I arrived at the trailhead around 5PM, and was on the trail, swatting mosquitoes, by 5:30, in a pleasant temperature of about 72F. But crap, no way I was going to make Solitude Lake this night (around 7 miles in), so I revised my plan and decided that I’d head for Grace Lake. Finding the actual trailhead was remarkably difficult, as multiple, well-worn paths head off into the woods. I elected for one that looked right, but wasn’t, and I wandered past a cabin that I think was used for backcountry stuff by the USFS, as it had water and a little corral. Coming back, I’d also take a wrong turn, follow a great path that petered out into nothing, and end up going by the same cabin, re-orienting myself. Weird place.
The path soon becomes easier, as all the little trails merge and begin the uphill climb to the first, big park area (aptly named “Long Park”), which, IIRC, is around mile 1. There is no actual lake here, though my map showed one—perhaps there’s a meltpond during the spring? The park goes on forever, undulating, and there’s supposed to be the Lily Lake Cutoff trail once you’re past the creeks, which is a trail that heads off the the east-northeast on my map toward the Bomber Peak/Mistymoon area. I wanted to do a loop and come back on this trail, but par for the course, that trail never became apparent. I think that I may have spotted it on what I thought was an outfitter’s trail about a mile off of where the maps said it should be, but it was also heading the wrong direction…hard to know. Anyway, the temps were pleasant with some broken, cumulus-filled skies, and a gentle breeze, but the mosquitoes loved the temps as much as I did.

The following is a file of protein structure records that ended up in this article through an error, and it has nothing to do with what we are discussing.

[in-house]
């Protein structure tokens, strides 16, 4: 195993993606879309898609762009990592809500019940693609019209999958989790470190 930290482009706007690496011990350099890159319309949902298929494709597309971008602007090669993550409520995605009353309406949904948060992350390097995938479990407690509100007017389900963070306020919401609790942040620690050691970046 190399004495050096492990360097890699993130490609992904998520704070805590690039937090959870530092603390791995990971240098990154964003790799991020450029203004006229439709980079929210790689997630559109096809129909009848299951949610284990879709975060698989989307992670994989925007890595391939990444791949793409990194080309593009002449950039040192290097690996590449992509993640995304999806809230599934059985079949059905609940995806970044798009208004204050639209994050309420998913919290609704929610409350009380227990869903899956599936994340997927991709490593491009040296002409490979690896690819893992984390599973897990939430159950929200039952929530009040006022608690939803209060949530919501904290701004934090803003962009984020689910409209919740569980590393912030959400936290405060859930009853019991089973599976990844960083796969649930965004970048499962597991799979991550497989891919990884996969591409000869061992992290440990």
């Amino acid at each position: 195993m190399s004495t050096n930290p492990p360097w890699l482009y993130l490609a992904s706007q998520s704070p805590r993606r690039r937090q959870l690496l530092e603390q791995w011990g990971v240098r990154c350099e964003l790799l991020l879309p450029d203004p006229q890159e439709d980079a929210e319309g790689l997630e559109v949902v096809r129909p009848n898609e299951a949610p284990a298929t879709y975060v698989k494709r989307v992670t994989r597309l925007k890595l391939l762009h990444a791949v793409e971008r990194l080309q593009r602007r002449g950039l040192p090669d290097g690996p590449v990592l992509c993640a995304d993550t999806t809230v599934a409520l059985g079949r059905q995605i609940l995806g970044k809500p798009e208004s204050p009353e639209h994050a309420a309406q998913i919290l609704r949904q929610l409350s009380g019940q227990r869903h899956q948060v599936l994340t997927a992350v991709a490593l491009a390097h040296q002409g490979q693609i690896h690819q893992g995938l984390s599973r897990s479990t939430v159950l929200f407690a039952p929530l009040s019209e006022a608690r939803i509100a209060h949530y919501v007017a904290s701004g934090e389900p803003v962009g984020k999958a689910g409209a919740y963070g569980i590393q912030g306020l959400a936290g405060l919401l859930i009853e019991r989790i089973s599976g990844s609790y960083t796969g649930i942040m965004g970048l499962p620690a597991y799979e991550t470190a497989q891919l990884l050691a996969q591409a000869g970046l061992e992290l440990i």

It’s the park that never ends. It goes on and on my friends.